Against France, Dempsey and Altidore were all right and that might have been good enough had not wide mids Brek Shea and Danny Williams been poor. With only two real options to play the ball to and outside backs Tim Chandler and Steve Cherundolo locked down in defensive mode most of the time, it’s not surprising that Edu and Beckerman labored.

Who are the candidates? Stuart Holden could play in either spot, but he’s out injured for at least a few more months. Jose Francisco Torres, also injured, has good vision and a nice touch and will have a chance to regain a regular spot next year. Both Williams and Fabian Johnson play in the middle for Hoffenheim, with Johnson usually in a more advanced position, and they, too, will be auditioned extensively in 2012. But as internationals, they are far from proven commodities.

Sasha Kljestan must be doing something right at Anderlecht but he’s played only 24 minutes (against Costa Rica) for Klinsmann and wasn’t picked for the France and Slovenia games. DaMarcus Beasley has worked his way back into the pool and might be given a real chance to lock down the left mid slot, which could push Donovan to the other side – or into the middle? -- and alleviate some of the concerns. Alejandro Bedoya has all the skill in the world but needs to shore up a few other areas.

What about the MLS contingent? Some fans and journalists are clamoring for Freddy Adu but his play for the Union doesn’t suggest he’s anything more than a fringe player at this point. Brad Davis is coming off a great season for Houston and Benny Feilhaber has 2010 World Cup experience, but Klinsmann doesn’t seem eager to stock his attacking spots with MLS players, other than Donovan or  Shea, who showed in the Stade de France he’s not that far up the learning curve just yet. Robbie Rogers? We’ll see.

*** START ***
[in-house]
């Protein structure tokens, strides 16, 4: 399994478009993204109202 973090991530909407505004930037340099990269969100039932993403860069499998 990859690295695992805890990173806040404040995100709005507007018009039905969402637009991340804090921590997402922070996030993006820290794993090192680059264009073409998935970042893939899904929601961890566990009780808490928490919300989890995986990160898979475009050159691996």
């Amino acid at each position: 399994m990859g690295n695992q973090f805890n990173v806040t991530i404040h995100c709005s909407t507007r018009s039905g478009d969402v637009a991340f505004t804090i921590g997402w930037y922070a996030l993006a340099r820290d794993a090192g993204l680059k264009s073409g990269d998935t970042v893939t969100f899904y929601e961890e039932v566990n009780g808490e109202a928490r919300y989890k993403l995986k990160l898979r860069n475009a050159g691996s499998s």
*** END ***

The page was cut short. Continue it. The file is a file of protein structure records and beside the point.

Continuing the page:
Until Holden and Torres come back, assuming Dempsey continues in his role as a de facto partner for Altidore, Klinsmann probably won’t have enough quality players to fill out an XI that can seriously challenge a team like France.  Using Michael Bradley in central midfield can help, but what the USA needs are six or seven competent attackers, be they forwards or midfielders or something in between, to fill those four slots consistently and effectively. Right now, they aren’t there.

14 comments about "Other slots, not central mids, are hampering USA attack".
  1. U M, November 14, 2011 at 8:06 a.m.